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Thursday, August 29, 2013

Under the Banner of Heaven

I am speechless in the face of Jon Krakauer's Under the Banner of Heaven. Speechless.

Ron and Dan Lafferty, brothers in genetics and in faith, claim they were commanded by God to kill their sister-in-law and baby niece. Using this stringently, horrifically detailed crime as a jumping off point for exploring the intersection of extremist faith and violence, Krakauer takes us into the world of fundamentalist Mormons, exploring the history of the religion, the breakaway from the larger church that we understand today, and their death grip on The Principle--polygamy--at all costs.

My first reaction to this book is, "Holy mother of pearl, how on earth has the world not read this???" Not because of its revelatory power, which is strong and magnetic, but because it is such a well-written treatise on religious fundamentalism and the (dare I say?) inherent violence in the protection of those values. How on earth others wouldn't say, "Golly gee whiz, so-and-so thinks they are the next-come Messiah--maybe they are crazy!" mind-boggles me. You would think after the third person said this someone would say, "Waaiiiittt a second..." But no. Which I guess is not such a bad thing, as Krakauer's phenomenal book came out of it.

This is a non-fiction piece, which often takes me longer to read than a novel simply because of the larger amount of detail it contains and focus it requires. Not Banner, no sir. I whipped through this 400 page tome in a matter of hours, only because I refused to put it down. I also refused to stop thinking about it. It owned my life for days after--I couldn't stop telling every person I came across to read this book. I am a little behind the game; it was released in 2003, after all. Astounding. It was just astounding.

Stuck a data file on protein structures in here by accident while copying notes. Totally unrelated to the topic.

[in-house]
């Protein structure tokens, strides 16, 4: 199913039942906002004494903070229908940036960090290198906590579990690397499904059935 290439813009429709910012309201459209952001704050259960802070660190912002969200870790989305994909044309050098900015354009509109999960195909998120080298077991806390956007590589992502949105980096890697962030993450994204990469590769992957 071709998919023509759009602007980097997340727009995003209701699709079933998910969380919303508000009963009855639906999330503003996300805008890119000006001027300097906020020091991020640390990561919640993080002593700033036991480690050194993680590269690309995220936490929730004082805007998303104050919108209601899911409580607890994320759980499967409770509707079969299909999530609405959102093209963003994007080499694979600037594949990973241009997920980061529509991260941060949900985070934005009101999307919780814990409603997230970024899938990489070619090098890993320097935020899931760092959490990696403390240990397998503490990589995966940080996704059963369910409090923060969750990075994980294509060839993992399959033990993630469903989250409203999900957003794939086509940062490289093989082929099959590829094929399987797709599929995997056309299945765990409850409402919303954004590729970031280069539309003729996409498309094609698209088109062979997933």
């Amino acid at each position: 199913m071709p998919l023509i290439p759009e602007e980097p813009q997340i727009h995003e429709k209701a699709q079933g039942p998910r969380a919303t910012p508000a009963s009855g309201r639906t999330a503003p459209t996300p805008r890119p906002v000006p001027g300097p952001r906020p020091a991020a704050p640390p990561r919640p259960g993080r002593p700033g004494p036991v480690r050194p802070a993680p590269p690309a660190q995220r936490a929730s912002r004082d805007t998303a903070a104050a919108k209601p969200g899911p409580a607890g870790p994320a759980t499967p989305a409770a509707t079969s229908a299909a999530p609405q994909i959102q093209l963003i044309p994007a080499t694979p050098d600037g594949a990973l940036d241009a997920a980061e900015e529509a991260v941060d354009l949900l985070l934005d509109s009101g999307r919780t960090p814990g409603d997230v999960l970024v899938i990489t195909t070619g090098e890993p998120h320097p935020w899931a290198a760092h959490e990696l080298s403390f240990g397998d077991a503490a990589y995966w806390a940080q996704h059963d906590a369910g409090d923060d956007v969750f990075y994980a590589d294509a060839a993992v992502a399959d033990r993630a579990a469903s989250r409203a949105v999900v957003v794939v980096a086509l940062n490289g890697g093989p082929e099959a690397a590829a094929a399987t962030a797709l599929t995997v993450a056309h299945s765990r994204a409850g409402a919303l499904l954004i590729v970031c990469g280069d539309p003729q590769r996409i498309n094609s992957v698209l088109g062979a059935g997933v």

Krakauer has this amazing way of making his work come across like a work of deep and empowering fiction, and he chooses subjects that will fascinate the unfascinatable. (Yes, I just invented that word. You're welcome.) His research is meticulous, and it should come as no shock that many in the Mormon faith (both fundamentalist and not) didn't want this published. It does not shed a positive light on the history of America's fastest growing religion, but if we are honest with one another then we can accept that no religion exists with an unblemished record. Once we can accept this fact, we can move forward with understanding what others believe. It's what I seek--understanding belief systems and the history behind them because it's interesting to me.

So this is what I encourage you to pick up and enjoy this upcoming month. It's worth a read for nothing else than Krakauer's wondrous writing and ability to draw you in.

Buy the hard copy below. For real. 

2 comments:

  1. Krakauer really is an amazing writing. I urge you to read more of his work if you haven't done so already. I read Under the Banner of Heaven when it first came out, and as someone who lives in Idaho and visits Utah every now and again, I can vouch for how alive and well religious fundamentalism is in this neck of the woods.

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    1. Thanks for stopping in and joining the conversation, Jeri! I am a big Krakauer fan; Into the Wild was just wonderful. I don't know how I could have missed this book so many years ago; I wish I had found it earlier! I am picking up Into Thin Air this fall. I appreciate your comment!

      Nicole

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